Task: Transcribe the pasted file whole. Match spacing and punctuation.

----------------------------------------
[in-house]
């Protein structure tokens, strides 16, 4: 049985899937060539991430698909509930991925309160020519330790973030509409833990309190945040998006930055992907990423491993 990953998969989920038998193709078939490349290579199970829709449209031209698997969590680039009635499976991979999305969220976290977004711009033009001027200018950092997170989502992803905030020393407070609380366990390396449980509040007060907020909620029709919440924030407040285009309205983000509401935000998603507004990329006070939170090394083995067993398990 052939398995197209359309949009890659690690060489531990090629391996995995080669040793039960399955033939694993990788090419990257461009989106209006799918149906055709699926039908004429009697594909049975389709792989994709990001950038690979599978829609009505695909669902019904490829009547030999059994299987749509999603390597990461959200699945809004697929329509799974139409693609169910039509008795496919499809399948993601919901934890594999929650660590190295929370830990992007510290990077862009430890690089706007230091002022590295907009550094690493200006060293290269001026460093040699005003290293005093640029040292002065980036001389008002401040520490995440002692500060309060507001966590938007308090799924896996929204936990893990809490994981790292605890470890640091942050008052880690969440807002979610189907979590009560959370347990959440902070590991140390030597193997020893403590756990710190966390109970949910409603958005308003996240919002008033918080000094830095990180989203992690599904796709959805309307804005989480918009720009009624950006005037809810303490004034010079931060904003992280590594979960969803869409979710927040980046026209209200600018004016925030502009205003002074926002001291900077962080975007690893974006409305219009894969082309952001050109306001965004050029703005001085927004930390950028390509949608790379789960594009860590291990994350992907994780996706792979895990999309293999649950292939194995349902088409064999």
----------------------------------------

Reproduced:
[in-house]
């Protein structure tokens, strides 16, 4: 049985899937060539991430698909509930991925309160020519330790973030509409833990309190945040998006930055992907990423491993 990953998969989920038998193709078939490349290579199970829709449209031209698997969590680039009635499976991979999305969220976290977004711009033009001027200018950092997170989502992803905030020393407070609380366990390396449980509040007060907020909620029709919440924030407040285009309205983000509401935000998603507004990329006070939170090394083995067993398990 052939398995197209359309949009890659690690060489531990090629391996995995080669040793039960399955033939694993990788090419990257461009989106209006799918149906055709699926039908004429009697594909049975389709792989994709990001950038690979599978829609009505695909669902019904490829009547030999059994299987749509999603390597990461959200699945809004697929329509799974139409693609169910039509008795496919499809399948993601919901934890594999929650660590190295929370830990992007510290990077862009430890690089706007230091002022590295907009550094690493200006060293290269001026460093040699005003290293005093640029040292002065980036001389008002401040520490995440002692500060309060507001966590938007308090799924896996929204936990893990809490994981790292605890470890640091942050008052880690969440807002979610189907979590009560959370347990959440902070590991140390030597193997020893403590756990710190966390109970949910409603958005308003996240919002008033918080000094830095990180989203992690599904796709959805309307804005989480918009720009009624950006005037809810303490004034010079931060904003992280590594979960969803869409979710927040980046026209209200600018004016925030502009205003002074926002001291900077962080975007690893974006409305219009894969082309952001050109306001965004050029703005001085927004930390950028390509949608790379789960594009860590291990994350992907994780996706792979895990999309293999649950292939194995349902088409064999």